Energy firm SSE has issued a fresh apology for the “nightmare” fall-out from a noisy Highland substation, as locals brace themselves for a potentially massive injection of extra power.
The Wester Balblair complex at Beauly will be key to transmitting an additional surge via super-pylons lining the 100-mile route from Kintore in Aberdeenshire and on to Denny in the central belt.
Communities are currently being consulted. A preferred route will be identified before the submission of a planning application.
Last year, SSE was served with a noise abatement notice after a series of complaints about a low frequency hum from the Beauly facility.
Highland Council leader and local councillor Margaret Davidson has urged the company to bury as much of the new line as possible – and told colleagues in Inverness that advance information about the implications for the village was essential.
“The (Beauly) noise issue is still not resolved,” she said. “And we need to be crystal clear what additional infrastructure there will be, what prospect there is of further noise problems.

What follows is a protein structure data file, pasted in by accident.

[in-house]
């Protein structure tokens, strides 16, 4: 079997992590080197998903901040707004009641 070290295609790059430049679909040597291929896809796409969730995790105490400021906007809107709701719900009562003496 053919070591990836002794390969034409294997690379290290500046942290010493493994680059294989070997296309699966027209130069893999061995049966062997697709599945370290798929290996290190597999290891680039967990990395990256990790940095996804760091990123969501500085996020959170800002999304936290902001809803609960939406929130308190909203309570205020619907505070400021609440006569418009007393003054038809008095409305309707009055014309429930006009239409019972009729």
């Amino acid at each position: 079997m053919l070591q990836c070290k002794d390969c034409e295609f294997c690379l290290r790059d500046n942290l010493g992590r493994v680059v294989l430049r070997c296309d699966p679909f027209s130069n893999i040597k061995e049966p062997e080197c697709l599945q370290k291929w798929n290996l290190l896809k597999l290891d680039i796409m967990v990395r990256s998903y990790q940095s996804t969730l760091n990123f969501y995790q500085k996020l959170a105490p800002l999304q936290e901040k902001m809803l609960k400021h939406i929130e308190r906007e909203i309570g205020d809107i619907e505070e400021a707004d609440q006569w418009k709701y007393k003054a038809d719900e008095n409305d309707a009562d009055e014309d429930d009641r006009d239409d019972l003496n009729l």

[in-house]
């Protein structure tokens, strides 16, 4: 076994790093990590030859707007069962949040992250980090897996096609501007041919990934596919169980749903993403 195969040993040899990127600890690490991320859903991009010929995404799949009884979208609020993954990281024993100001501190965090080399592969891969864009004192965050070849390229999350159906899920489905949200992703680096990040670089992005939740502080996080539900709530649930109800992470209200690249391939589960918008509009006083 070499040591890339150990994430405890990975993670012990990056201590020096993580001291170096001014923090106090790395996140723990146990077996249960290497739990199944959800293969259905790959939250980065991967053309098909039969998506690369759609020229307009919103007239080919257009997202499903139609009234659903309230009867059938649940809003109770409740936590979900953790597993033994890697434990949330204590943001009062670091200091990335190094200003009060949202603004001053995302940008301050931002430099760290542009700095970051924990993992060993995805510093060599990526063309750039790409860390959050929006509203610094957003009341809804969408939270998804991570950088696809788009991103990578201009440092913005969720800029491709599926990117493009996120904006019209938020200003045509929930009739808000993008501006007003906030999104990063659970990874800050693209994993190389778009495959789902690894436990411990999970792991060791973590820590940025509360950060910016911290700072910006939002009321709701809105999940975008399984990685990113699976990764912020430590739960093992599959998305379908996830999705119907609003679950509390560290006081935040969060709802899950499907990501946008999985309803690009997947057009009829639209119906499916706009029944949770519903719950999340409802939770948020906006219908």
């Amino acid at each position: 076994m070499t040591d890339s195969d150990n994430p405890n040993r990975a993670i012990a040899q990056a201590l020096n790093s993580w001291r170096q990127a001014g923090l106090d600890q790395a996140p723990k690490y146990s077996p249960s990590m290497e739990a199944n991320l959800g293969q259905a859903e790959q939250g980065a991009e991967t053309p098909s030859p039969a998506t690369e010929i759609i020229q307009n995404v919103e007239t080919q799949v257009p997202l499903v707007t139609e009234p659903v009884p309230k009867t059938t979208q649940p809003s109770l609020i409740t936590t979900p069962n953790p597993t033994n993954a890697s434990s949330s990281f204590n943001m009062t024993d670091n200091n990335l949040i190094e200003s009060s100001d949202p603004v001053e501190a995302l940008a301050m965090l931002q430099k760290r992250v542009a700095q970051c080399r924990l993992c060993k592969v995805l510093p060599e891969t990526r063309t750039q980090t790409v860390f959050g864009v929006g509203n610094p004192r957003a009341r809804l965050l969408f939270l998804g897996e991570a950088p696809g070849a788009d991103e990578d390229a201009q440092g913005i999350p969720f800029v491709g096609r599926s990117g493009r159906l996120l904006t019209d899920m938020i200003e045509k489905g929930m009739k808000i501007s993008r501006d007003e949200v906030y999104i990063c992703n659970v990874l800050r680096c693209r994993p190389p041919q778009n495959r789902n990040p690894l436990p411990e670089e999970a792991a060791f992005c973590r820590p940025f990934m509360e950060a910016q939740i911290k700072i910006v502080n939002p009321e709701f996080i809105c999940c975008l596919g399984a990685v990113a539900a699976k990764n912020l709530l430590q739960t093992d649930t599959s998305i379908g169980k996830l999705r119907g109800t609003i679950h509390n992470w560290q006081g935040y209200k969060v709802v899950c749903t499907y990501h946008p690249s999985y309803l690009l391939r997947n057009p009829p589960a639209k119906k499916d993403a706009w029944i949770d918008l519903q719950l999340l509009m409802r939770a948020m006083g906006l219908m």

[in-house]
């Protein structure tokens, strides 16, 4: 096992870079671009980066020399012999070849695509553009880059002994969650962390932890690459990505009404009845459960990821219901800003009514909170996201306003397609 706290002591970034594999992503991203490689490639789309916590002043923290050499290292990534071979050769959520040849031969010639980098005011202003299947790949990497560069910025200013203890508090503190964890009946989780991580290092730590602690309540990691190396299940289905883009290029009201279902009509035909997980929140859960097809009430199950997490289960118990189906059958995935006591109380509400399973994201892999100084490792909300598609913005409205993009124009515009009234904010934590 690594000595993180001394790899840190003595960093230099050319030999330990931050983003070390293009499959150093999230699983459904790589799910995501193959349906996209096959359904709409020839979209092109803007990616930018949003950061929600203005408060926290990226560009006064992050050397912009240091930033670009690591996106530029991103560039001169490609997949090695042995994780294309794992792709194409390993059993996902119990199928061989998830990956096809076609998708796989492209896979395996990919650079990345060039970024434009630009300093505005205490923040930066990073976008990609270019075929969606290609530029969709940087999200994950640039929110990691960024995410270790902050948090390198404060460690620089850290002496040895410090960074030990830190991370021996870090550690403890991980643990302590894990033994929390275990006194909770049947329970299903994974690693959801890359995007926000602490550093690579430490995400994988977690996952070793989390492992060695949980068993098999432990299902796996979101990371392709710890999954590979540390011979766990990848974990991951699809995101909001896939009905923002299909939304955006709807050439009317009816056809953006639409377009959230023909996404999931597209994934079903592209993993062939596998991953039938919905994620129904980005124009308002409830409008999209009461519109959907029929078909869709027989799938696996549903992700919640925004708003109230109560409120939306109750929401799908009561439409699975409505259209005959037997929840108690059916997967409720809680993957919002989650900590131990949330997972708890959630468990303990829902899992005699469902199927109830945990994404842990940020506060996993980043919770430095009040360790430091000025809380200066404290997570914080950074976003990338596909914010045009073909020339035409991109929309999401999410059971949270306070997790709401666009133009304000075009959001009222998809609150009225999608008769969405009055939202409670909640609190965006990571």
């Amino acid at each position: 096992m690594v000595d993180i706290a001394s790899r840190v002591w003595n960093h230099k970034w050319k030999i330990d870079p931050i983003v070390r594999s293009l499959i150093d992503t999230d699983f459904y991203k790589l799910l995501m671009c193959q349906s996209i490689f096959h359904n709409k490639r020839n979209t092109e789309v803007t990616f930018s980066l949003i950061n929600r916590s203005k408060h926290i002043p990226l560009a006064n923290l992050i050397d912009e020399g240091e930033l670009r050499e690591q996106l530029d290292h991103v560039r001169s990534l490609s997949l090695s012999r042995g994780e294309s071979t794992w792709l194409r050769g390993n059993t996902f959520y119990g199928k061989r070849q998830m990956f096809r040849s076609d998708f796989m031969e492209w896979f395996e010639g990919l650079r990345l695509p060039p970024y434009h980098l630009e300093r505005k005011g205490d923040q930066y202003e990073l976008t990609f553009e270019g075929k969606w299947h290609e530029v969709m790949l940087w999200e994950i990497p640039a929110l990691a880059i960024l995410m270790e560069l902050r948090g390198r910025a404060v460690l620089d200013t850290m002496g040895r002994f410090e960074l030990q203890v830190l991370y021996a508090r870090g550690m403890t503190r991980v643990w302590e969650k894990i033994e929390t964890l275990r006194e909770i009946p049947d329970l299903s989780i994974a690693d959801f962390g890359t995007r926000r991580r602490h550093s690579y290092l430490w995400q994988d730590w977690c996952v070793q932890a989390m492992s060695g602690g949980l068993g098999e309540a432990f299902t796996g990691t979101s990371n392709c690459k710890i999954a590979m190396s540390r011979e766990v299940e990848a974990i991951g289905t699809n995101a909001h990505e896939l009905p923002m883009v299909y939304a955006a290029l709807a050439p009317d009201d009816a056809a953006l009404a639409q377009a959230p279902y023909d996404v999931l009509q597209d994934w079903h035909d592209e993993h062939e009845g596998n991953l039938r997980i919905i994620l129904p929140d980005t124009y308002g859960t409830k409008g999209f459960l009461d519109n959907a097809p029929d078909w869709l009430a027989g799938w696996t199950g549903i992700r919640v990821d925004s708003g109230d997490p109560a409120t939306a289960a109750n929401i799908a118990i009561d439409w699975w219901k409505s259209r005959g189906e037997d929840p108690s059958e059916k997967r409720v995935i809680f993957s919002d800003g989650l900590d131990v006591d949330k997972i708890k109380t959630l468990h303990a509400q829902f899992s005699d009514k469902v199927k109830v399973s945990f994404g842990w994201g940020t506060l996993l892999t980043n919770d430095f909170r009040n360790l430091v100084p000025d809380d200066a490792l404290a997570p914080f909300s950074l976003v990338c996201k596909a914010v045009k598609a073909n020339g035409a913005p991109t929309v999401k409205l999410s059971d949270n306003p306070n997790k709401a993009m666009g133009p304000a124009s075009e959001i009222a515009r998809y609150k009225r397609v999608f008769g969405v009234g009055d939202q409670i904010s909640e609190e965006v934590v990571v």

“When the (Beauly-Denny) public inquiry was taking place the community around Beauly, Kirkhill, Kiltarlity that fought it, have seen every one of their worst nightmares coming true – the noise, the visual intrusion and the traffic impact.”
Councillor Davidson called for Scottish Hydro Electric Transmission (Shet) to spell out in detail what its plans were for the substation itself, in particular the siting of local pylons.
She added: “We had assurances at the public inquiry that the pylons would be ‘sensitively sited’. Anyone who’s gone down the Beauly-Denny line around Beauly or Cannich will see there are some very unsensitive sitings.”
Promising comprehensive consultation on the Kintore-Beauly project, a spokeswoman for SSE (Shet) said: “We apologise to local residents still impacted by the secondary noise issue at Wester Balblair, following the resolution of the first noise problem. We are continuing to work on a successful resolution.”
Shet envisages an overhead Kintore-Beauly line mounted on 164ft-high steel lattice towers, each spanning 985ft across the ground.
That compares with the existing 125ft pylons running between Beauly and Blackhillock (Keith) substations, and pylons up to 213ft between Beauly and Denny.